Tax Rebate on Charity Donations

At tax return time in Australia, July to October, many people will be checking to see what they donated to charities during the previous financial year.

Most donations of over $2 will be able to be set of in the tax return, as a deductible expense against taxable income.

This means that an average taxpayer, who donates $100, and has a top tax rate of 30%, is able to claim a tax deduction of $30 in regard to their charity donation. The effect of this is that the Charity gets the full $100 paid for by the donors net $70 and $30 from the overall Australian taxpayers pool of Income Tax received by the ATO.

Higher paid individuals, who may be on the 45% tax bracket, would get $45 rebated from their $100 donation, leaving then with a net cost of $55.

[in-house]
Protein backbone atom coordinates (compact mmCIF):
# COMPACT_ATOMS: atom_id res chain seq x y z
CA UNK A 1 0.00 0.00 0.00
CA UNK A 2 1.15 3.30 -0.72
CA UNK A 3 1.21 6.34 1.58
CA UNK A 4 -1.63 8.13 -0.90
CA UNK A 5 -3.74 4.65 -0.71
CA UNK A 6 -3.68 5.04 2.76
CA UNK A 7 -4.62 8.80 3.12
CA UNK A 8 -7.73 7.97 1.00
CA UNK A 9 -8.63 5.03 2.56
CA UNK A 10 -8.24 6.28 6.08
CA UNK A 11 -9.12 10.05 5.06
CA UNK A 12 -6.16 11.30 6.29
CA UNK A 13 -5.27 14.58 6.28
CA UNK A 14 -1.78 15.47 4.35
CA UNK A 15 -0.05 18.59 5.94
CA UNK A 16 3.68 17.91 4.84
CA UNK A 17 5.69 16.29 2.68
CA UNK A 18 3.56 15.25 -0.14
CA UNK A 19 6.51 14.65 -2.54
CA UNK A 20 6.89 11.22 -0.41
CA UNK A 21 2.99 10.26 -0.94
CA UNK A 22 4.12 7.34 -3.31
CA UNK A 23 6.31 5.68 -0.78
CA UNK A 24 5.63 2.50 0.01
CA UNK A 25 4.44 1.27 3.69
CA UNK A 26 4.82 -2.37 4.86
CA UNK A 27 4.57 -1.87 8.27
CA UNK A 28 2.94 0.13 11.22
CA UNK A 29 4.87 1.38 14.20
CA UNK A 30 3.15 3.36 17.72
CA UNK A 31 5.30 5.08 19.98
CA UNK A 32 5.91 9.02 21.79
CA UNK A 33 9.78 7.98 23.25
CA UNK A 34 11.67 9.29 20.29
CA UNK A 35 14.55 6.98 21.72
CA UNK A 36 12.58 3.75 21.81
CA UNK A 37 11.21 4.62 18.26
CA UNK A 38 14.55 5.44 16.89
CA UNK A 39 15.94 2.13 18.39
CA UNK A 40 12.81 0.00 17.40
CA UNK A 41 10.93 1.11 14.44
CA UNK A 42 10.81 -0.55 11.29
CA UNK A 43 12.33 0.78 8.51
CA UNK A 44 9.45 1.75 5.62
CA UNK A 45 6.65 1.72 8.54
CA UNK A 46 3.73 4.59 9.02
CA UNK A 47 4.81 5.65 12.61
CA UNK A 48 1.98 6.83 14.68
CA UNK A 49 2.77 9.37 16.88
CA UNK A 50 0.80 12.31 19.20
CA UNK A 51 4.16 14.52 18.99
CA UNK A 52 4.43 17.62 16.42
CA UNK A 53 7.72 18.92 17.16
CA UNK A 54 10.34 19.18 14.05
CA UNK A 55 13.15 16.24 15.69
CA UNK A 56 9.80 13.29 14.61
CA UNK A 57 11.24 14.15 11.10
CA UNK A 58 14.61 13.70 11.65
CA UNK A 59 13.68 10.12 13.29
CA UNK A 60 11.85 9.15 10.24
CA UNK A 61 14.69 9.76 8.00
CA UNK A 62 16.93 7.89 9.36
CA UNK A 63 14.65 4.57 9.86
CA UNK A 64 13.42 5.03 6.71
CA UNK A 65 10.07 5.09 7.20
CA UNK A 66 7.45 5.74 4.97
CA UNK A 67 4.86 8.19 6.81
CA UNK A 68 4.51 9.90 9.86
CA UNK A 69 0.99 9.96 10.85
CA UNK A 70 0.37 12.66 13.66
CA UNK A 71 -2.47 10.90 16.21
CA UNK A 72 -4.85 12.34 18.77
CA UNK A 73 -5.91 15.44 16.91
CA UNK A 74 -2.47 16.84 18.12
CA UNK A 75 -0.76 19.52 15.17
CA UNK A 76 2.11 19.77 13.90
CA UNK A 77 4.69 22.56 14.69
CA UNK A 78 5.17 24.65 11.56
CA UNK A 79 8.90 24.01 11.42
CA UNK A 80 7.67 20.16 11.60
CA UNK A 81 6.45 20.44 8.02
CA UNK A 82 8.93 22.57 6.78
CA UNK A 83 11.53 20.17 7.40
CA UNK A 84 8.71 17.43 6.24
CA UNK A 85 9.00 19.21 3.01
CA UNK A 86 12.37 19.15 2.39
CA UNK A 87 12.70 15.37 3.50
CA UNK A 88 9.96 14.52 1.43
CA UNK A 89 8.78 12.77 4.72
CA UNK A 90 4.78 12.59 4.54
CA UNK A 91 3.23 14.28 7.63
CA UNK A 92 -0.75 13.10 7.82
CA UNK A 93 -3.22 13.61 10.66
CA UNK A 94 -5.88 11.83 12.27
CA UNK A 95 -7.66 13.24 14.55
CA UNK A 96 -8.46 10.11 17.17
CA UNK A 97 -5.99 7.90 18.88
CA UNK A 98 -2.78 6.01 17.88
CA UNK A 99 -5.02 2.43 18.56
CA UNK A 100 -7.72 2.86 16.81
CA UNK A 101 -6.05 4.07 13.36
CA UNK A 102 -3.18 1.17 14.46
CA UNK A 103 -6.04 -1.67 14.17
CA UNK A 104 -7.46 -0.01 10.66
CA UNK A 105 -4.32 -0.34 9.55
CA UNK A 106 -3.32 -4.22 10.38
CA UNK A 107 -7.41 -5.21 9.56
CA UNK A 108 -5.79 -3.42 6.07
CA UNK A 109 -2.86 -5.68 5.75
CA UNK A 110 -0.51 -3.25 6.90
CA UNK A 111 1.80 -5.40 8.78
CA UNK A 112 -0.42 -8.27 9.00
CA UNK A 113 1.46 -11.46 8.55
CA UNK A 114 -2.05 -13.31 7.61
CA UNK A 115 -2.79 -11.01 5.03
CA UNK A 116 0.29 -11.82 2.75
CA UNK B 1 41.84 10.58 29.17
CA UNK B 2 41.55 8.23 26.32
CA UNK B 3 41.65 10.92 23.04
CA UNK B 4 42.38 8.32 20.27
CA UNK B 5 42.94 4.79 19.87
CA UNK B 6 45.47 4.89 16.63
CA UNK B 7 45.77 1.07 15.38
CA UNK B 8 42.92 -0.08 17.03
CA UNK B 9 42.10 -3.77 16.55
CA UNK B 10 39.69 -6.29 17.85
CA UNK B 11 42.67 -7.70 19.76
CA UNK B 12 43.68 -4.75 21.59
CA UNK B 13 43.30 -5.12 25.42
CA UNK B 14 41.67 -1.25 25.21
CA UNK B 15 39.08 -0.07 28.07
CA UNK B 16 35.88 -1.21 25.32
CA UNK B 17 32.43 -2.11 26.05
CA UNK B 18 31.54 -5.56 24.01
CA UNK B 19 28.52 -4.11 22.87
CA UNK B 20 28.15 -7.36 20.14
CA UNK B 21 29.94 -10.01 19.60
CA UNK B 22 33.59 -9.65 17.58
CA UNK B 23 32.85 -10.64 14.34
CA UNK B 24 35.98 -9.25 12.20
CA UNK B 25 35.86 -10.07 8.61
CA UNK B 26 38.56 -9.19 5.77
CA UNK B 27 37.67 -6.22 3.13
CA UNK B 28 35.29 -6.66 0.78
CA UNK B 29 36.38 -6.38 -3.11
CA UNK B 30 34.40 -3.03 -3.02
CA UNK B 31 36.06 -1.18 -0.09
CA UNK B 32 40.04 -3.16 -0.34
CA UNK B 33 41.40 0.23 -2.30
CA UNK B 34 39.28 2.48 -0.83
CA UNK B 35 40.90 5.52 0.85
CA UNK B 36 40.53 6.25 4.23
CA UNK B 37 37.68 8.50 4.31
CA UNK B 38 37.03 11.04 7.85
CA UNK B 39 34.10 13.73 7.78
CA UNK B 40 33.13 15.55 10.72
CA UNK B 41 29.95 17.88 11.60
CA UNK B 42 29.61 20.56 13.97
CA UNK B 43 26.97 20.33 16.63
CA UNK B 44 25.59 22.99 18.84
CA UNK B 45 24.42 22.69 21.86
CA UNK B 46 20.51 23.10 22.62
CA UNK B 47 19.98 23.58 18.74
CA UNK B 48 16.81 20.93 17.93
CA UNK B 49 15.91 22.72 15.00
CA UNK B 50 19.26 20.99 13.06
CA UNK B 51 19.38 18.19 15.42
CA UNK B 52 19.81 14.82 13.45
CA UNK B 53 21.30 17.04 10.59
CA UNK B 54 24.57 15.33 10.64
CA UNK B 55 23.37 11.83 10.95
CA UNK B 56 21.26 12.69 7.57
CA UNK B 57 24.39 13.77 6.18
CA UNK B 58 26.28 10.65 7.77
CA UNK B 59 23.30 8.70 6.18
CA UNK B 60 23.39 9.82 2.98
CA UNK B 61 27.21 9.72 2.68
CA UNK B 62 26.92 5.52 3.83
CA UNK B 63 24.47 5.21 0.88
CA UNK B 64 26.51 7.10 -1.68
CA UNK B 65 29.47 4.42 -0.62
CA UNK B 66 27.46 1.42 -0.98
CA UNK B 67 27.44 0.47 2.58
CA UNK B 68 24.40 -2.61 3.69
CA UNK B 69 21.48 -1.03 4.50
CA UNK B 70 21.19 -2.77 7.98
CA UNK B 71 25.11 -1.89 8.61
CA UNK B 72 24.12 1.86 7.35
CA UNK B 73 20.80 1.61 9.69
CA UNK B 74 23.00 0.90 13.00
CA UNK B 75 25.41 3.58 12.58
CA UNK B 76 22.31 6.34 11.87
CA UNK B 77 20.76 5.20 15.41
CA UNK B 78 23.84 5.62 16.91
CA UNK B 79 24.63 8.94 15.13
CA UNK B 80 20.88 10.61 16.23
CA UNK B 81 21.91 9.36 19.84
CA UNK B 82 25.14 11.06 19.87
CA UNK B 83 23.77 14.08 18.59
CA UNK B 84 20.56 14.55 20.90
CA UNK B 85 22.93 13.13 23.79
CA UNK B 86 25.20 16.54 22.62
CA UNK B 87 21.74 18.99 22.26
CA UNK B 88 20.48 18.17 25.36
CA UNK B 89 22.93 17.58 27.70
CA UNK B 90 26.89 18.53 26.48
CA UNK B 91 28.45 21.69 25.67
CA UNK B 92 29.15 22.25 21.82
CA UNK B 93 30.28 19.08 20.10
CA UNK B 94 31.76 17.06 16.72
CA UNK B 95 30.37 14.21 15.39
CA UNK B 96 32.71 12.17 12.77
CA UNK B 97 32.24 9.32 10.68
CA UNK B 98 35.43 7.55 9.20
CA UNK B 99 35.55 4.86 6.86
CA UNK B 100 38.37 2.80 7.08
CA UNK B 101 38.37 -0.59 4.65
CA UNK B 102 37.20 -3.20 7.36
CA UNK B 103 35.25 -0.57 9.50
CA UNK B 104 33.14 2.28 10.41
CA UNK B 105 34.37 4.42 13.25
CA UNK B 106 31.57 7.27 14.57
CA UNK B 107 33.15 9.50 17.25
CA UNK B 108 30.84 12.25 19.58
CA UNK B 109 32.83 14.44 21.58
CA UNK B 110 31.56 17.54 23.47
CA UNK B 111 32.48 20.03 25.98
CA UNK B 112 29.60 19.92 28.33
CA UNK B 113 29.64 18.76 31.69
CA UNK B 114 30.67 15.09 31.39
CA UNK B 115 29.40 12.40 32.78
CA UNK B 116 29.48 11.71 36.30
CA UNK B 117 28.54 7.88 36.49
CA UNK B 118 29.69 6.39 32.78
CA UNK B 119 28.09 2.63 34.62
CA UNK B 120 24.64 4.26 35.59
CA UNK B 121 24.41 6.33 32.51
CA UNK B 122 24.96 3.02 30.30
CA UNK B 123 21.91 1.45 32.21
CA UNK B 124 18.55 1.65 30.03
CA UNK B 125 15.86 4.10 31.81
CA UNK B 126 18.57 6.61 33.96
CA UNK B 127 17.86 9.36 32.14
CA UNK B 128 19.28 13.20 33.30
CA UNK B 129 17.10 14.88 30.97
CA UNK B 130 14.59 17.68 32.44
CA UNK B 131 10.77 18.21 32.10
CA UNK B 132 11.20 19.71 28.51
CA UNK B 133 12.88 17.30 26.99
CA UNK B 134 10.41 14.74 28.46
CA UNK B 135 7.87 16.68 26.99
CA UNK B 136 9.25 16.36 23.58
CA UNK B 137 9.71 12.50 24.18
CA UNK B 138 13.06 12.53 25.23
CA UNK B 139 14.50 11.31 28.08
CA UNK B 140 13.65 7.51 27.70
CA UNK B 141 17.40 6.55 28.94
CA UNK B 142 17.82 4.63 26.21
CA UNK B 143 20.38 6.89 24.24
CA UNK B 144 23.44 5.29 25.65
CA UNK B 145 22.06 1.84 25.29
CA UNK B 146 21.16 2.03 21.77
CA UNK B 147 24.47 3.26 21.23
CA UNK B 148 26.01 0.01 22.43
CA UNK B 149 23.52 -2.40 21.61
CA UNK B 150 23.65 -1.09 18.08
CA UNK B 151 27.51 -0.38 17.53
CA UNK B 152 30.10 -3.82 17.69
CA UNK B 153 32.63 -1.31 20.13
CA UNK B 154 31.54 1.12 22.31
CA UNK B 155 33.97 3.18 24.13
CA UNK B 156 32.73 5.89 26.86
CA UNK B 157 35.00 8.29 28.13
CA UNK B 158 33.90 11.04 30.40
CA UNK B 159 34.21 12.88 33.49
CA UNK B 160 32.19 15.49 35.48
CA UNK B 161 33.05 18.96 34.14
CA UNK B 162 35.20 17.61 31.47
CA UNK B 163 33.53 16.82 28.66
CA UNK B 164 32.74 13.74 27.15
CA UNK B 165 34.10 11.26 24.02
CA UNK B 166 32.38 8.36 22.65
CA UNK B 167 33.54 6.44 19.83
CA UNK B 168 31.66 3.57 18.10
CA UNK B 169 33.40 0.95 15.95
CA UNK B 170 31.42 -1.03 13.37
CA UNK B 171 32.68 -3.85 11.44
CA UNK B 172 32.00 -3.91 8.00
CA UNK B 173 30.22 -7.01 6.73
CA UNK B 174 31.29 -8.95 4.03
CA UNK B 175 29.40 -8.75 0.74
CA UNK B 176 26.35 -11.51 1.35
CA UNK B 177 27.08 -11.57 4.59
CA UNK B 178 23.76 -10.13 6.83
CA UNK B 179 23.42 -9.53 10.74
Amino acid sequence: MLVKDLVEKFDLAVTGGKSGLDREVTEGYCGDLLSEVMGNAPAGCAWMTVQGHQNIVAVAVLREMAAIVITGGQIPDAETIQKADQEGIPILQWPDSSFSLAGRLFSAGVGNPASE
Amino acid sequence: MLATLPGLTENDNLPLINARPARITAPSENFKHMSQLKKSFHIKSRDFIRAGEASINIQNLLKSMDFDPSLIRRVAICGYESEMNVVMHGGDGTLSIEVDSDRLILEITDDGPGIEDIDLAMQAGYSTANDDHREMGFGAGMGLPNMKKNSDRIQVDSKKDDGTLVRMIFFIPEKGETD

A few words of caution:

  • Your donation must be $2 or more.
  • You must have a receipt.
  • The charity must be endorsed as a Deductible Gift Recipient (DGR) by the ATO otherwise your deduction may be disallowed.

For people who donate large amounts, a number use the Charities Aid Foundation (CAF) to manage their giving, more details at:

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Through CAF’s operations in Australia during 2008-09, more than $AU20 million was granted to recognised Deductible Gift Recipient charitable and not-for-profit organisations across Australia and South East Asia.

Even larger donors, with $500,000+ available for donations can set up a Private Ancillary Fund. This allows the fund to earn tax free income, but must distribute at least 5% of the fund each year to recognised organisations.
Details at:

Other options for Donations, but with no tax rebates, include raffles such as these, where the ticket buyer is contributing to a charity, but also getting a chance of winning a house.

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